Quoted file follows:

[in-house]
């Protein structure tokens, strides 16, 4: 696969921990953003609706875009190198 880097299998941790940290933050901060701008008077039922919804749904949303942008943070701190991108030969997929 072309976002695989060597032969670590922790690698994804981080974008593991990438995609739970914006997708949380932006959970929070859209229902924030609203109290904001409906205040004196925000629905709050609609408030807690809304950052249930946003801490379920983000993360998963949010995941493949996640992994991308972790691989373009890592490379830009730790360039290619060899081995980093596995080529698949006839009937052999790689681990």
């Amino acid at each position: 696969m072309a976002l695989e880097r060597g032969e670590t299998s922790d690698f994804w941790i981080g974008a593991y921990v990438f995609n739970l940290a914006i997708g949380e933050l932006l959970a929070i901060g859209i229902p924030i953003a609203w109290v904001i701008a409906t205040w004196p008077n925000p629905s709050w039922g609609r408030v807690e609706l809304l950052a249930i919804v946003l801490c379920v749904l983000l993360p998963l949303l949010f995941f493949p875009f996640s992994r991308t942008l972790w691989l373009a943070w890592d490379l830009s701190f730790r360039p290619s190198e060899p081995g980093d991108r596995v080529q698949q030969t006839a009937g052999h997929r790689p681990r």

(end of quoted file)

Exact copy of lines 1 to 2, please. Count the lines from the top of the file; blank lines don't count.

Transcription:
[in-house]
């Protein structure tokens, strides 16, 4: 696969921990953003609706875009190198 880097299998941790940290933050901060701008008077039922919804749904949303942008943070701190991108030969997929 072309976002695989060597032969670590922790690698994804981080974008593991990438995609739970914006997708949380932006959970929070859209229902924030609203109290904001409906205040004196925000629905709050609609408030807690809304950052249930946003801490379920983000993360998963949010995941493949996640992994991308972790691989373009890592490379830009730790360039290619060899081995980093596995080529698949006839009937052999790689681990």